The past couple of years have seen some extended debates on whether Scala is a functional language. On the one hand, Scala offers essentially all programming constructs typically associated with functional programming and a lot of Scala code is purely functional. On the other hand quite a few people disagree that Scala is a functional language. For instance, Robert Fischer writes that Scala is Not a Functional Programming Language  and Daniel Spiewak summarizes some of the arguments asking Is Scala Not Functional Enough? 
I'd like to argue that a good adjective for characterizing Scala is postfunctional: The essential parts of functional programming were all absorbed into Scala, even if some of the "look-and-feel" is different. Also, functional programming in Scala is just a (very important) part of a larger toolbox. I see Scala as one of the leaders in a larger trend where functional programming is being progressively absorbed into the mainstream. This movement is gaining momentum. For instance, every new version of C# seems to be more functional than its predecessor and even Java might finally acquire closures . Of course, the addition of closures or type inference does not yet make a functional language, but it's the trend that counts here.
Narrowing the focus on statically typed functional languges, there are a few more points:
Do people use it like a functional language? Sure they do. For instance, the Scala compiler sources and Scala libraries are written in a predominantly functional style. Map, filter, fold are ubiquitous. Pattern matching is used everywhere. There are very few mutable variables, and most of them are used in a single-assignment style.
So why do people disagree that Scala is functional? The two main reasons seem to be syntax choices and the role of OOP.
Scala feels less functional because its core syntax is largely in the tradition of Java, not Lisp, ML, or Haskell, the three most prominent ancestors of functional language families.
In particular, Scala does not have a different and generally awkward syntax for dereferencing mutable variables and for defining effectful computations. You might think that's bad, because it does not sufficiently discourage programmers from staying with their old imperative ways. That's a judgement call on what one wants to achieve with a language, which is completely valid to make. But in this blog post I'm only interested in characterizing what Scala is, not why it is what it is, or whether it should be something else.
Scala also deviates from some syntactic idioms that are considered typically functional. For instance, currying is more verbose and much less used than in other functional languages. Or, there are no algebraic data types, you have to write a sequence of case classes instead.
The other reason why Scala is sometimes discounted as a functional language is because it embraces object-oriented programming instead of rejecting it. Some functional programmers misunderstand OOP, and think for instance that OOP is inherently tied to mutable state (to be fair, many publications on OOP are reinforcing that belief). Scala is built on the hypothesis that one can be both functional and object-oriented, and that a lot is to be gained from this combination.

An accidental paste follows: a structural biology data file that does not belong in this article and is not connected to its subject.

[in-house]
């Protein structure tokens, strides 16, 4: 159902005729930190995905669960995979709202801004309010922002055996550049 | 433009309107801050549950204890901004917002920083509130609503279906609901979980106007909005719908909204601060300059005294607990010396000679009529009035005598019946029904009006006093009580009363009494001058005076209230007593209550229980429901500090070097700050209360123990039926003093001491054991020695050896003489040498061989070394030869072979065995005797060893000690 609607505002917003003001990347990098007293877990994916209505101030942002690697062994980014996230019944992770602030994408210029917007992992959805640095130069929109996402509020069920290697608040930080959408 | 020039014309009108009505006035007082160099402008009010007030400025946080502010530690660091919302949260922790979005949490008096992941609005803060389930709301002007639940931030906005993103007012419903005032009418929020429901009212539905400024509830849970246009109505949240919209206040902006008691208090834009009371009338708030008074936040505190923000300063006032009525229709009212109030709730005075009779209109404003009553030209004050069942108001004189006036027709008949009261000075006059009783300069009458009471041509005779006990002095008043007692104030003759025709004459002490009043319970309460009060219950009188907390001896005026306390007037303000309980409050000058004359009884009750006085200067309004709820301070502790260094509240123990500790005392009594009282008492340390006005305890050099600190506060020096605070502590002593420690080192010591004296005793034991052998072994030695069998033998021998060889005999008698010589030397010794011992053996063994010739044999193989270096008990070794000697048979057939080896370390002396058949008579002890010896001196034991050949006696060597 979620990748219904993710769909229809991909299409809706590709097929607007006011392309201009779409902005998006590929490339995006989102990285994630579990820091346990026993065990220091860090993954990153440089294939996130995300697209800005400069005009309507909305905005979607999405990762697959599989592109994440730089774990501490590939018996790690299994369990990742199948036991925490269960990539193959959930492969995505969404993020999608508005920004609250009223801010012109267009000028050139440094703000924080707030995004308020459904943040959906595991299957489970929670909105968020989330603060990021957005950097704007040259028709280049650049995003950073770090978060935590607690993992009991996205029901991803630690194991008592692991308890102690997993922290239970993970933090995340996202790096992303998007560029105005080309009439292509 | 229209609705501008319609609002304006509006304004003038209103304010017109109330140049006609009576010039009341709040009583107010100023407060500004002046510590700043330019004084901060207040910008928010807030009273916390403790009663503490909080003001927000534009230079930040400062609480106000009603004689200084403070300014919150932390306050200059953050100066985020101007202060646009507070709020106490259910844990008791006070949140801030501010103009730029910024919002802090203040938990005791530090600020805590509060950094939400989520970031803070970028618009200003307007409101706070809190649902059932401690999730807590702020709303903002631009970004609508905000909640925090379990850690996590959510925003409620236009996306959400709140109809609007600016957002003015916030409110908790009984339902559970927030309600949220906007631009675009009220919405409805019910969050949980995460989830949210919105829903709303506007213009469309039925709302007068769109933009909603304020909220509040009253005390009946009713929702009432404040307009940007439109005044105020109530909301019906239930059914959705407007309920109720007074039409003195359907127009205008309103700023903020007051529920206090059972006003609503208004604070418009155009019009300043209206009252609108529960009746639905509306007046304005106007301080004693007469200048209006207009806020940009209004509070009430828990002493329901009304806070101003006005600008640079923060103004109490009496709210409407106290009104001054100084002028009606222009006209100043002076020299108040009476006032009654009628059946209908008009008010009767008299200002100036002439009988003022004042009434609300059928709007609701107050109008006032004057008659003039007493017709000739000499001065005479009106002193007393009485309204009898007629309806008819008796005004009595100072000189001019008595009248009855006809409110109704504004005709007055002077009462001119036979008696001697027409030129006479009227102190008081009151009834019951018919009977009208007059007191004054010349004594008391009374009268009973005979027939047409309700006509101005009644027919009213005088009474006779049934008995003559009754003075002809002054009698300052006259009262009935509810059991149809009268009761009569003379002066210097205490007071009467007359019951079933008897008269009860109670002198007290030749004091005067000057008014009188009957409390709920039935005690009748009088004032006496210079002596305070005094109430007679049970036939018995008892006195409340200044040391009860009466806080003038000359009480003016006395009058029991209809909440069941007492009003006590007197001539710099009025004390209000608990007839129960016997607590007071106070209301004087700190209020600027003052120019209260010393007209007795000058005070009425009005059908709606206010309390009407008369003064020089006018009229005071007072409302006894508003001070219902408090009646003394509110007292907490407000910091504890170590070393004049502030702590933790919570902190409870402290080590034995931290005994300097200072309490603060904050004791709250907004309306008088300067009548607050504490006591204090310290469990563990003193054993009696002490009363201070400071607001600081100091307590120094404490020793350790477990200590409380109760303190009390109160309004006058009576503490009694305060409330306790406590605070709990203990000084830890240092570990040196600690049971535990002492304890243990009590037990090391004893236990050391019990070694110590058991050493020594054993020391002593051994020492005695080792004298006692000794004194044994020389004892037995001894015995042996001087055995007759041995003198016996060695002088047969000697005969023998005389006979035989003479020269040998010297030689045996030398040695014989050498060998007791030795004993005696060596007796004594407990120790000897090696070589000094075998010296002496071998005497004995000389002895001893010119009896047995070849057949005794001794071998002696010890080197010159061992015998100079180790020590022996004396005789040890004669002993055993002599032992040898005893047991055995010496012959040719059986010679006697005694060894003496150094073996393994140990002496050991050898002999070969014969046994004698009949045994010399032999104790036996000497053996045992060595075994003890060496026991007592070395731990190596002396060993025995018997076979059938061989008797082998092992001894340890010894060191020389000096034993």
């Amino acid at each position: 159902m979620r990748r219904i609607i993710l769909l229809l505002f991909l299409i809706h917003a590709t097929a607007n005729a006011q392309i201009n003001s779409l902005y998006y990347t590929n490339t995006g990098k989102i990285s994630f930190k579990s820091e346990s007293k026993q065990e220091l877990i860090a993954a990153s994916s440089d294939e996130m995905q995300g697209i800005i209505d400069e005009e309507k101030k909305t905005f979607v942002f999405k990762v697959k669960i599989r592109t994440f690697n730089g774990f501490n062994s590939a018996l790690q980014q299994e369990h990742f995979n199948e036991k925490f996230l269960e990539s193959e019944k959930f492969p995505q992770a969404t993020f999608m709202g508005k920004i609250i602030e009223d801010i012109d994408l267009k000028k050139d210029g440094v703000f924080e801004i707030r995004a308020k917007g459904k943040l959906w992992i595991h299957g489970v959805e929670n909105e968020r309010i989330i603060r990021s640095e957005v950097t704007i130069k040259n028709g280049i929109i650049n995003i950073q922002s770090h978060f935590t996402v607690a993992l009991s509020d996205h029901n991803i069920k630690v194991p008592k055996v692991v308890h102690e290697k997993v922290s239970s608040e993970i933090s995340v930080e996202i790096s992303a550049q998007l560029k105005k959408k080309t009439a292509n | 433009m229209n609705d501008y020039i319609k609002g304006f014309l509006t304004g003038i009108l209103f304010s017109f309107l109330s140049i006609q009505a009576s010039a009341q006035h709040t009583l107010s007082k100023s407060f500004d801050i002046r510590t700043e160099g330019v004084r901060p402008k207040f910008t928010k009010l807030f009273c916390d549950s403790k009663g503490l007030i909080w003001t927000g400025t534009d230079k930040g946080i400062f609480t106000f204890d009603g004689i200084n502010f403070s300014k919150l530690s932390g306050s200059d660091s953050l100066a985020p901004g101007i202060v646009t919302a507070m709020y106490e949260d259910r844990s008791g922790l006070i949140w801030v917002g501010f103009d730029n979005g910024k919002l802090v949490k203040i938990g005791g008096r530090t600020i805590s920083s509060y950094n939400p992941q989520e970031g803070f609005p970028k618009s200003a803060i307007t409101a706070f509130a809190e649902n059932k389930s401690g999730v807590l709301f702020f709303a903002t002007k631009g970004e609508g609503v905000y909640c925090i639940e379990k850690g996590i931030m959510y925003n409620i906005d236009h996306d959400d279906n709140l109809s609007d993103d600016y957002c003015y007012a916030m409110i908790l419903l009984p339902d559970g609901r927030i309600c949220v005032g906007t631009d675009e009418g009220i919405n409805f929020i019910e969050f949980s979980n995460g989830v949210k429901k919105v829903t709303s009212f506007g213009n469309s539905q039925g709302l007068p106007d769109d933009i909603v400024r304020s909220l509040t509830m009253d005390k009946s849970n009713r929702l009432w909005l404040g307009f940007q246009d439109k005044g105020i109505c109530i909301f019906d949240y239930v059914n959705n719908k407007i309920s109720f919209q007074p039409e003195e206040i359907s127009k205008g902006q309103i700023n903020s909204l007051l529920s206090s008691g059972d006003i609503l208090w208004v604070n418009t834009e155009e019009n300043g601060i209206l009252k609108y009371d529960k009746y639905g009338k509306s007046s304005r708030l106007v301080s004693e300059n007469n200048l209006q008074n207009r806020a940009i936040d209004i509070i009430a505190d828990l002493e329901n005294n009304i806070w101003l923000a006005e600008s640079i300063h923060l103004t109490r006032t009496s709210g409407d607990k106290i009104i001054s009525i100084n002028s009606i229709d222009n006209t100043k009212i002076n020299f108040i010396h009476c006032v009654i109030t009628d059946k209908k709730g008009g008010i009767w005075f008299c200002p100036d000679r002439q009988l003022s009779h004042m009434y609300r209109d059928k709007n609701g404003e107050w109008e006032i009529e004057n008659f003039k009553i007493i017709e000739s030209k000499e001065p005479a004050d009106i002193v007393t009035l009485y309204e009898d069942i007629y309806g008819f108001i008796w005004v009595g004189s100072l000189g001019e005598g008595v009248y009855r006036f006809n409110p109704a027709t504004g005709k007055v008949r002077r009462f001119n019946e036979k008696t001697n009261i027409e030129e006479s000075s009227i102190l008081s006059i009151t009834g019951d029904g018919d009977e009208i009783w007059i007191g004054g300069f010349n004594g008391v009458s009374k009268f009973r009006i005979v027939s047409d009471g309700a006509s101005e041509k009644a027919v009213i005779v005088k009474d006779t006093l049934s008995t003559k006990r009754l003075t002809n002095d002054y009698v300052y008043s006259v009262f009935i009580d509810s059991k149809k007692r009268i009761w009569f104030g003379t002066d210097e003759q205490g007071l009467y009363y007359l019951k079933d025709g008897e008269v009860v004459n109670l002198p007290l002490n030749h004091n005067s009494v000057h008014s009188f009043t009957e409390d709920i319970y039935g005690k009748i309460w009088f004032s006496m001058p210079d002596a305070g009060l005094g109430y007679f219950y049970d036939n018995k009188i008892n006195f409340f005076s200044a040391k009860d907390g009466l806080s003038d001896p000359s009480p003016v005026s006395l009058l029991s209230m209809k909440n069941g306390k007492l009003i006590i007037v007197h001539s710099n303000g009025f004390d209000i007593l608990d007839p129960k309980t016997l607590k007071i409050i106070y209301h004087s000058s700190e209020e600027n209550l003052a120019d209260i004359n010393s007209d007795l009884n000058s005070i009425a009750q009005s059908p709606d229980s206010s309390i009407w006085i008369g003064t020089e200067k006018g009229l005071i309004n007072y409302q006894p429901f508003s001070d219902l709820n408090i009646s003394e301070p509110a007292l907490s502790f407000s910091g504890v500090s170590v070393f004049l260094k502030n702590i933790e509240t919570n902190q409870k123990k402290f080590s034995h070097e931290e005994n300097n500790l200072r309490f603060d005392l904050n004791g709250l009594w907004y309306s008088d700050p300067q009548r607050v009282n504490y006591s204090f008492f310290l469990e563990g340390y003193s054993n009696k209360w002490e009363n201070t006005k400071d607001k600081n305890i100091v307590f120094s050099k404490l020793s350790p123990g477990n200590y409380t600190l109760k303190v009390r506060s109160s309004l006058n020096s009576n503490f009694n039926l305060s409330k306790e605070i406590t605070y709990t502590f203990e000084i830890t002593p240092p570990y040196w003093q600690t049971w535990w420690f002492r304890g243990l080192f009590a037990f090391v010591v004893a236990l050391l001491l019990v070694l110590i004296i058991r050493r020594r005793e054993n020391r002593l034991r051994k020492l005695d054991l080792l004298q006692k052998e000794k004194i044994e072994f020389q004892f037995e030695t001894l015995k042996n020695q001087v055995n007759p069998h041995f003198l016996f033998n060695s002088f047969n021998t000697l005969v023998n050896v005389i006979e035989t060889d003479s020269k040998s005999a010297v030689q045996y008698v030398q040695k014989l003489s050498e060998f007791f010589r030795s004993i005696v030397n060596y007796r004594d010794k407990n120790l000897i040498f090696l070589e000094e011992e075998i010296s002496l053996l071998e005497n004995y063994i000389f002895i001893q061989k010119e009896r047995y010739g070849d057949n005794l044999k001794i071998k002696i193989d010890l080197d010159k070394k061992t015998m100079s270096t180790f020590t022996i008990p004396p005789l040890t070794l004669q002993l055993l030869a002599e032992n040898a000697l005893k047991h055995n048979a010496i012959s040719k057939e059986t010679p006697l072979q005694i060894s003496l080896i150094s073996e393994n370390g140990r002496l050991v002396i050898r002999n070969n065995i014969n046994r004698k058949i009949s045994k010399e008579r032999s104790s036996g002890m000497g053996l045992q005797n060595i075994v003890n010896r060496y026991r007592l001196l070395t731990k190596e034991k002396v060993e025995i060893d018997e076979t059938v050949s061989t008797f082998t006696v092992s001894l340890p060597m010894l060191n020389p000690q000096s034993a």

To summarize, if you look at the features Scala provides, it is substantially a functional language, but on the surface it does not always look like one, and it does not force you to adopt the functional style. For many of its users, the functional programming constructs in Scala are the most important set of tools it has to offer but they are not the only tools. In fact, great care has been spent in the Scala design to make functional constructs, imperative constructs, and objects all play well together. I think postfunctional is a good term for that blend.
An interesting comparison is with structured programming. In the 70s, structured programming was an important new programming style, and languages such a Pascal, Modula, or Ada were created to support this style better than others. Twenty years later you could have asked whether Java is a structured programming language? It has essentially all the features of these earlier languages, even though it looks different. It also does not have a goto statement. Does that make Java a structured language? Maybe. In reality it does not matter all that much anymore. Structured programming has "won'' to a degree where almost every language now follows its principles, even if the surface syntax is different. What's more, structured control is just one aspect among many others in programming languages today.
I hope that the same will happen to functional programming: that it will be absorbed into the mainstream until people stop thinking of functional programming as a different, novel, or exotic way to code, and use it instead as part of their daily routine. The same has happened with structured programming and object-oriented programming before. Functional programming could well be next, so that Scala would be an early example of a new breed of postfunctional languages.